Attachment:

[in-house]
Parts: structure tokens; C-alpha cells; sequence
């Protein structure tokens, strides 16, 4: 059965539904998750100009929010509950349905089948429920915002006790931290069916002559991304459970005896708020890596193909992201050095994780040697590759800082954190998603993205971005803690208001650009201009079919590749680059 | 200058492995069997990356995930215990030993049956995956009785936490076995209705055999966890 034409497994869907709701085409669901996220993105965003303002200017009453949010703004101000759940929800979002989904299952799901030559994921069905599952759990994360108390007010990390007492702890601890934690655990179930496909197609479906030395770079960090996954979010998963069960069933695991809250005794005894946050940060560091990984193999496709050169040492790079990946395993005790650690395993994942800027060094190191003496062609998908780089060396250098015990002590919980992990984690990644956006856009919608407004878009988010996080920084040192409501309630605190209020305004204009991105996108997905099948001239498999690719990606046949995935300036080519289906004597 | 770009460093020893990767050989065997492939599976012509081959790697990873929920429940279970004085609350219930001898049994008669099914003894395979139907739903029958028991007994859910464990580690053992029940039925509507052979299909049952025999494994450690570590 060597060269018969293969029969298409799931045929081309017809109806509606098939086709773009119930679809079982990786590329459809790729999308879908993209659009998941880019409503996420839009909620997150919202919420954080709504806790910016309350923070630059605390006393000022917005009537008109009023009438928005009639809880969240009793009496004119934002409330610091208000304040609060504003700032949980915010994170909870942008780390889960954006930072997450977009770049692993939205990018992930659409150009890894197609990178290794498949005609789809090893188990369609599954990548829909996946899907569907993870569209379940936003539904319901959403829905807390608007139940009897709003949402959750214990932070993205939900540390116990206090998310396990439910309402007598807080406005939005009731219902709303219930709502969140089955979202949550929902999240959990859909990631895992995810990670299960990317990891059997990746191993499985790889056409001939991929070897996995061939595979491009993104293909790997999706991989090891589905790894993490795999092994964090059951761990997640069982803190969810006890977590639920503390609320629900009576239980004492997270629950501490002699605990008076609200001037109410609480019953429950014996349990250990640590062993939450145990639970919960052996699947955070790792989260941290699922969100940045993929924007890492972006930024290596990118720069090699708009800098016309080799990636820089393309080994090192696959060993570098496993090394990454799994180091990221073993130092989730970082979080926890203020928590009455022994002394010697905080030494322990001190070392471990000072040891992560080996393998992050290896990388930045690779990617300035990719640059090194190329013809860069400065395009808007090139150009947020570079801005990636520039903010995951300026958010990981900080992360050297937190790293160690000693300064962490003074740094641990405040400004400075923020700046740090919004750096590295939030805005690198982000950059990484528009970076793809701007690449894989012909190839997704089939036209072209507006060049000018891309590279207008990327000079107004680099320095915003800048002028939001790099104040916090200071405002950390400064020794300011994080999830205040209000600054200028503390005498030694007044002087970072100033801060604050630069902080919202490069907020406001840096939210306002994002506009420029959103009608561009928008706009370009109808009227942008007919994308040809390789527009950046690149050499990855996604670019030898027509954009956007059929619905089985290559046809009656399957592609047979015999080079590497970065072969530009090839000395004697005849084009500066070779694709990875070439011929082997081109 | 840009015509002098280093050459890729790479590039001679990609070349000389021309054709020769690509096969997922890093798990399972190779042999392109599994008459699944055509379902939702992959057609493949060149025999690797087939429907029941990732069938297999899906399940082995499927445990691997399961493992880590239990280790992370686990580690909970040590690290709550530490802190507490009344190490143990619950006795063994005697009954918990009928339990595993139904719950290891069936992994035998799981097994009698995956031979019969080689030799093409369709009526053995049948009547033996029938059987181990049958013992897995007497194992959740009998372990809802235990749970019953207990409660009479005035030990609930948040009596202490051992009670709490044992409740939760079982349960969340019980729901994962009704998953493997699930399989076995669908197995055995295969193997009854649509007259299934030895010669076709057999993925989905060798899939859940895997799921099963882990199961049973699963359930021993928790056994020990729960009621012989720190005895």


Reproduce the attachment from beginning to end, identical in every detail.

[in-house]
Parts: structure tokens; C-alpha cells; sequence
């Protein structure tokens, strides 16, 4: 059965539904998750100009929010509950349905089948429920915002006790931290069916002559991304459970005896708020890596193909992201050095994780040697590759800082954190998603993205971005803690208001650009201009079919590749680059 | 200058492995069997990356995930215990030993049956995956009785936490076995209705055999966890 034409497994869907709701085409669901996220993105965003303002200017009453949010703004101000759940929800979002989904299952799901030559994921069905599952759990994360108390007010990390007492702890601890934690655990179930496909197609479906030395770079960090996954979010998963069960069933695991809250005794005894946050940060560091990984193999496709050169040492790079990946395993005790650690395993994942800027060094190191003496062609998908780089060396250098015990002590919980992990984690990644956006856009919608407004878009988010996080920084040192409501309630605190209020305004204009991105996108997905099948001239498999690719990606046949995935300036080519289906004597 | 770009460093020893990767050989065997492939599976012509081959790697990873929920429940279970004085609350219930001898049994008669099914003894395979139907739903029958028991007994859910464990580690053992029940039925509507052979299909049952025999494994450690570590 060597060269018969293969029969298409799931045929081309017809109806509606098939086709773009119930679809079982990786590329459809790729999308879908993209659009998941880019409503996420839009909620997150919202919420954080709504806790910016309350923070630059605390006393000022917005009537008109009023009438928005009639809880969240009793009496004119934002409330610091208000304040609060504003700032949980915010994170909870942008780390889960954006930072997450977009770049692993939205990018992930659409150009890894197609990178290794498949005609789809090893188990369609599954990548829909996946899907569907993870569209379940936003539904319901959403829905807390608007139940009897709003949402959750214990932070993205939900540390116990206090998310396990439910309402007598807080406005939005009731219902709303219930709502969140089955979202949550929902999240959990859909990631895992995810990670299960990317990891059997990746191993499985790889056409001939991929070897996995061939595979491009993104293909790997999706991989090891589905790894993490795999092994964090059951761990997640069982803190969810006890977590639920503390609320629900009576239980004492997270629950501490002699605990008076609200001037109410609480019953429950014996349990250990640590062993939450145990639970919960052996699947955070790792989260941290699922969100940045993929924007890492972006930024290596990118720069090699708009800098016309080799990636820089393309080994090192696959060993570098496993090394990454799994180091990221073993130092989730970082979080926890203020928590009455022994002394010697905080030494322990001190070392471990000072040891992560080996393998992050290896990388930045690779990617300035990719640059090194190329013809860069400065395009808007090139150009947020570079801005990636520039903010995951300026958010990981900080992360050297937190790293160690000693300064962490003074740094641990405040400004400075923020700046740090919004750096590295939030805005690198982000950059990484528009970076793809701007690449894989012909190839997704089939036209072209507006060049000018891309590279207008990327000079107004680099320095915003800048002028939001790099104040916090200071405002950390400064020794300011994080999830205040209000600054200028503390005498030694007044002087970072100033801060604050630069902080919202490069907020406001840096939210306002994002506009420029959103009608561009928008706009370009109808009227942008007919994308040809390789527009950046690149050499990855996604670019030898027509954009956007059929619905089985290559046809009656399957592609047979015999080079590497970065072969530009090839000395004697005849084009500066070779694709990875070439011929082997081109 | 840009015509002098280093050459890729790479590039001679990609070349000389021309054709020769690509096969997922890093798990399972190779042999392109599994008459699944055509379902939702992959057609493949060149025999690797087939429907029941990732069938297999899906399940082995499927445990691997399961493992880590239990280790992370686990580690909970040590690290709550530490802190507490009344190490143990619950006795063994005697009954918990009928339990595993139904719950290891069936992994035998799981097994009698995956031979019969080689030799093409369709009526053995049948009547033996029938059987181990049958013992897995007497194992959740009998372990809802235990749970019953207990409660009479005035030990609930948040009596202490051992009670709490044992409740939760079982349960969340019980729901994962009704998953493997699930399989076995669908197995055995295969193997009854649509007259299934030895010669076709057999993925989905060798899939859940895997799921099963882990199961049973699963359930021993928790056994020990729960009621012989720190005895």